Twin's wordless protest comes to an end
"Das doppelte Lottchen" is the title of a German novel for children that goes by the title of "Lottie and Lisa" in English.
In the Japanese edition, translated by Kenji Takahashi and titled "Futari no Lotte" published by Iwanami Shoten, Publishers, there is a passage that goes to the effect: "What encompassed the whole sky for each of the two girls until now was actually only a half of their combined world."
They are twins. Their parents divorced and each keep one of the girls. But they meet accidentally, realize they are sisters, and try to reunite their parents.
There are some racial differences, but the chances of a woman giving birth to twins are said to be one in a hundred. Though born together, twins live their adult lives bit by bit independently of each other and end their lives separately.
In the case of Lottie and Lisa, their once-separated lives converge when they are 9 years old. But for Nguyen Duc and his older brother Nguyen Viet, who were born conjoined, physical separation came when they were 7. The brothers were surgically separated in 1988.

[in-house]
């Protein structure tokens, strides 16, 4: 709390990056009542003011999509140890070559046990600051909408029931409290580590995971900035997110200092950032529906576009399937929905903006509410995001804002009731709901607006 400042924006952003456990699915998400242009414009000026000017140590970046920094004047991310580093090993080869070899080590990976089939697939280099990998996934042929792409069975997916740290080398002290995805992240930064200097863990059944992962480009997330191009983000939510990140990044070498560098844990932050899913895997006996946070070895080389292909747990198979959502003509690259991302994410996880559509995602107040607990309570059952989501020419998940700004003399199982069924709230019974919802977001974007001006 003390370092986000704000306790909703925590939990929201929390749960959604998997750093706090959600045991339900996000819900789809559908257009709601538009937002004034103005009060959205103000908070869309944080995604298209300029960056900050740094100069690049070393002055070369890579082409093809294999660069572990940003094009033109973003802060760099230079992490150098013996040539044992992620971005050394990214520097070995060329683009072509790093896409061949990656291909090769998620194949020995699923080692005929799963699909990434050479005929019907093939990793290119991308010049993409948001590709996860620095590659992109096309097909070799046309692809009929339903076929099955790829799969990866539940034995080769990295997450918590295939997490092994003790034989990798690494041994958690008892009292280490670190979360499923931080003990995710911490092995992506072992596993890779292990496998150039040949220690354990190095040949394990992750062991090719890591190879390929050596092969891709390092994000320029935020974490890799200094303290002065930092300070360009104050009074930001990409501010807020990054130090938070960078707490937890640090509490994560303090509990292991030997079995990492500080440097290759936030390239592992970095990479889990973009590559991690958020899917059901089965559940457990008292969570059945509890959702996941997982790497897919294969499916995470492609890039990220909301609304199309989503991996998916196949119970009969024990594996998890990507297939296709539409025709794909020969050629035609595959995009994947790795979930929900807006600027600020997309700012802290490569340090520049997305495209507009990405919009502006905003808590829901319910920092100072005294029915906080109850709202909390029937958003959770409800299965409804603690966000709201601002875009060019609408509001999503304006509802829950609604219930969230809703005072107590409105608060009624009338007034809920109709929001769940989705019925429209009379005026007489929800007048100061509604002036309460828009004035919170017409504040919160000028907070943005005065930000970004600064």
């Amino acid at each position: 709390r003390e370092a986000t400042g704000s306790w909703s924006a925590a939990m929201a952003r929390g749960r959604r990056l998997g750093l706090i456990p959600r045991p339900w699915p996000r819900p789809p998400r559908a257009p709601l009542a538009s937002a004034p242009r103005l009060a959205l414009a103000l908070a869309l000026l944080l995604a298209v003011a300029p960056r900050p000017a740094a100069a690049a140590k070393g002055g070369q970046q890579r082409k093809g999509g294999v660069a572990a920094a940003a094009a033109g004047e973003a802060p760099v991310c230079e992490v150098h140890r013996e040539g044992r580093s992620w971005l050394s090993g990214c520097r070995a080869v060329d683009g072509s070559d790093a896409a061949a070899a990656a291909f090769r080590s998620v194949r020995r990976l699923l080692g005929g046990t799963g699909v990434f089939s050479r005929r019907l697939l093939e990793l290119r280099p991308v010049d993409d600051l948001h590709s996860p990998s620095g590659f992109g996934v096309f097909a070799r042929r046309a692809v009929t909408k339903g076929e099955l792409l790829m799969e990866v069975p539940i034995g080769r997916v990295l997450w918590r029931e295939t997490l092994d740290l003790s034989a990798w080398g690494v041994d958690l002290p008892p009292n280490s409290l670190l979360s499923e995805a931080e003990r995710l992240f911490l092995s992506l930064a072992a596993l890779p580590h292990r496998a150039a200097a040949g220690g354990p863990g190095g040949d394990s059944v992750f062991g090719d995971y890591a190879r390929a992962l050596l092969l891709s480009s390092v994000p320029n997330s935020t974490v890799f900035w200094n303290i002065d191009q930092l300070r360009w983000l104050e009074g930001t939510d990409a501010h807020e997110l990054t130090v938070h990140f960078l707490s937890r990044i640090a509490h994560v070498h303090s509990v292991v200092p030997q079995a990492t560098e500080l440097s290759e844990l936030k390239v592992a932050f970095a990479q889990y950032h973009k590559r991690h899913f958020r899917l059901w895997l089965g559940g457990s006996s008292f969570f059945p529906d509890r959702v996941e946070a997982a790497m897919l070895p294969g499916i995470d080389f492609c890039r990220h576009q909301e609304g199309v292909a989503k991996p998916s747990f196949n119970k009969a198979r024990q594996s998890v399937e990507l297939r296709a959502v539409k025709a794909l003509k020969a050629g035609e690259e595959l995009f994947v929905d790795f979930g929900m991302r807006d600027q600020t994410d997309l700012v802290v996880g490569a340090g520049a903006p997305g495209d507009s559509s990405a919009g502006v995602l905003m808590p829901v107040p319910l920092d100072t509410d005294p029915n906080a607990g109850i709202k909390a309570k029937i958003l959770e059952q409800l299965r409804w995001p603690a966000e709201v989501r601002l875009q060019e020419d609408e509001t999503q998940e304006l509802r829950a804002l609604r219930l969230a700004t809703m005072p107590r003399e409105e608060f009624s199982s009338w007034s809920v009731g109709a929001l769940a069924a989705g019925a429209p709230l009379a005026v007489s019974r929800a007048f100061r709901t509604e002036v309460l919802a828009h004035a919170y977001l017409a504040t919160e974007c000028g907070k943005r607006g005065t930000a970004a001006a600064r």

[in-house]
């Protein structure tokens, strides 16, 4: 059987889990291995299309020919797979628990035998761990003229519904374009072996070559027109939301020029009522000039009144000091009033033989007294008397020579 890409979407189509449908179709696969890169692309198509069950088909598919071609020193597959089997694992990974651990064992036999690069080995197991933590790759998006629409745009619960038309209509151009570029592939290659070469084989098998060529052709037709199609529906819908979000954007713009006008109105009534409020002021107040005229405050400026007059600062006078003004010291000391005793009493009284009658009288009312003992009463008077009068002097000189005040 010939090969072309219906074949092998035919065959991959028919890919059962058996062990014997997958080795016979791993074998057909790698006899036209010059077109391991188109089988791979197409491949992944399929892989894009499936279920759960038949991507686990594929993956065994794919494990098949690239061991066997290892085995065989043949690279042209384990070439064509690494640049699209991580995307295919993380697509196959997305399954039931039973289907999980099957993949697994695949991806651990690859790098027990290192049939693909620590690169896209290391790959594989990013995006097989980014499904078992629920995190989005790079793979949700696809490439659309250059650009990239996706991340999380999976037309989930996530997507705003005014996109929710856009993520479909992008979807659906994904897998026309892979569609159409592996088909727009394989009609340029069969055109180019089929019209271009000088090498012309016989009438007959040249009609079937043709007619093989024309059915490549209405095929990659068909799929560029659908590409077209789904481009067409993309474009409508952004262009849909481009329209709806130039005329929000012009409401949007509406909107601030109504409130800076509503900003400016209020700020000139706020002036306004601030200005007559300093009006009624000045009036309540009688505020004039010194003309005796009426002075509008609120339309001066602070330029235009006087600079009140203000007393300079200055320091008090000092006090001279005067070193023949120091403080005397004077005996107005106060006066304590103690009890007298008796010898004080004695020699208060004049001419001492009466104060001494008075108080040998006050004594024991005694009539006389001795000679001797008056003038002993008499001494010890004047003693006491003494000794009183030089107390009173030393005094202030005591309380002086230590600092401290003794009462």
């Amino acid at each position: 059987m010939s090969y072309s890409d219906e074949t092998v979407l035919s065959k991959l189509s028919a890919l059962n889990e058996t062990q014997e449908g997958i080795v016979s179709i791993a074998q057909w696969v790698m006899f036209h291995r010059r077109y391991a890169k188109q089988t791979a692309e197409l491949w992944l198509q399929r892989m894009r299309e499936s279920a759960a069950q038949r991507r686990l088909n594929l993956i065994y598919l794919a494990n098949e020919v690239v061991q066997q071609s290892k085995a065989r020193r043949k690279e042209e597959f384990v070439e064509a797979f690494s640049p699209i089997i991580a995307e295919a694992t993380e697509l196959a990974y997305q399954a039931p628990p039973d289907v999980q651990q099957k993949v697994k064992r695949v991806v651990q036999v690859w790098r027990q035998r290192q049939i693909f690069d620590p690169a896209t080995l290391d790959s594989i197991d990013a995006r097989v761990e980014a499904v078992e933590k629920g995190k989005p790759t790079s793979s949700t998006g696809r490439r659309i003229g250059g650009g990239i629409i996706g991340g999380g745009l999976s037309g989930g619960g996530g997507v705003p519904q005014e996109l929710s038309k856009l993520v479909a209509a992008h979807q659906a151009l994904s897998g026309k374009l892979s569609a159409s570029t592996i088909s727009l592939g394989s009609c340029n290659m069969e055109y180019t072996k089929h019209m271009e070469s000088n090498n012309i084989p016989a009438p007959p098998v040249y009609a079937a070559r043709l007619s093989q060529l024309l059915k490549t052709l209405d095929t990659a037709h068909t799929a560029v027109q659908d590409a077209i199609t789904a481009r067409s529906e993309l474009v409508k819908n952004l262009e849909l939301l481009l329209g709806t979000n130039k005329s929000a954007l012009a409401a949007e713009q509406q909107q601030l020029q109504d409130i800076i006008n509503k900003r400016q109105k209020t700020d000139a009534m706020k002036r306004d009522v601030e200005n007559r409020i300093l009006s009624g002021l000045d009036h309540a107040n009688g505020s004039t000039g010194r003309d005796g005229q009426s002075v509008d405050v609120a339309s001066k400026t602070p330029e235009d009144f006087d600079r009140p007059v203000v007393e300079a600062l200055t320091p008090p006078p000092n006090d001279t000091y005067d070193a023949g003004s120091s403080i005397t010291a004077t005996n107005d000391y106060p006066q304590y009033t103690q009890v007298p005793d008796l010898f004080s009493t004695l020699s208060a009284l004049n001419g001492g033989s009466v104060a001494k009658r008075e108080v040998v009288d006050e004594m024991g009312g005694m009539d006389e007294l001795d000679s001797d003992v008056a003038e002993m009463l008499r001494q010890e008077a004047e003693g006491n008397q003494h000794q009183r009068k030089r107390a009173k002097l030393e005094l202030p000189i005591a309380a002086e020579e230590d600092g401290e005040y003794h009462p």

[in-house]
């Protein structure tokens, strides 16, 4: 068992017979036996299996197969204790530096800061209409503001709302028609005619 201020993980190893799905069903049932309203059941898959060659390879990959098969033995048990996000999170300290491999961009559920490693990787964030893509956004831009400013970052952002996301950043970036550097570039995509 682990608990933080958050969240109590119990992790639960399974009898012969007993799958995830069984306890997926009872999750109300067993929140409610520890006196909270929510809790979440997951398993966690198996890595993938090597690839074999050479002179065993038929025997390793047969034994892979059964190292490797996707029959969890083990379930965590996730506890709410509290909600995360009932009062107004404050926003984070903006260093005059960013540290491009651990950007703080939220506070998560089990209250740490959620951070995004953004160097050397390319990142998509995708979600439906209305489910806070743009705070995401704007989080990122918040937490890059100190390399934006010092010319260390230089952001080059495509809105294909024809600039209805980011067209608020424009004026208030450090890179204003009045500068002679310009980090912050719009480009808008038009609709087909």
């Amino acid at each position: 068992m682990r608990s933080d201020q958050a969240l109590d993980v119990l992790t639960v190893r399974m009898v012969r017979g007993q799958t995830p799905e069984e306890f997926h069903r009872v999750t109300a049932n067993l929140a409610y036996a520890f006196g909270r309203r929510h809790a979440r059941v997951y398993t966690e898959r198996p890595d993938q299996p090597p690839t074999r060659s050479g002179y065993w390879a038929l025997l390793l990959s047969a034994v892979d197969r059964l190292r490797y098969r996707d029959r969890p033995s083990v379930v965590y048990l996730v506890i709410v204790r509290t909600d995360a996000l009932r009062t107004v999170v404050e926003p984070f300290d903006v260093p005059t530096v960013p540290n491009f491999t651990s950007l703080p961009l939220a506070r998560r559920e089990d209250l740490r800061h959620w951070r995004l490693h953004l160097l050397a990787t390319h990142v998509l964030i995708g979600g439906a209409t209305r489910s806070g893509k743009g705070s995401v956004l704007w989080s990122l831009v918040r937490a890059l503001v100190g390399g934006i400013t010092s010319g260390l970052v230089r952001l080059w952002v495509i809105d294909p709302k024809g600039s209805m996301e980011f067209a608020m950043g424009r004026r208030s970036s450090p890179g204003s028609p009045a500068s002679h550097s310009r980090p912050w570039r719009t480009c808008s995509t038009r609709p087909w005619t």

Viet died Saturday. After suffering brain damage, he was bedridden throughout his 26-year life.
Duc is missing his left leg, but gets around with the aid of a crutch. He works at a hospital, and was married in December last year. At his brother's funeral on Sunday, he said he was resolved to keep living his life to the full, noting that his own life is a "gift" from his brother.
During the Vietnam War, U.S. military aircraft released massive amounts of Agent Orange, a defoliant containing deadly dioxin. This was in order to flush out Viet Cong guerrillas from their hiding places in the jungles, as well as to destroy food sources.
The dioxin still lingers in the land, affecting even yet-to-be-born children in Vietnam. During his life, Viet was a living witness to the inhumanity of Agent Orange.
The brothers shared their bodies and pain while they remained joined, but life could not be dealt to them equally once they were surgically separated. While Duc traveled around the world to speak out against the inhumanity of the defoliant, Viet lay in bed in wordless protest of the same scourge.
All Viet could do was to stay alive and keep reminding the world, with his own physical existence, of the atrocity.
It was a heavy mission only Viet could carry out, and he did it superbly until the end.
--The Asahi Shimbun, Oct. 8(IHT/Asahi: October 9,2007)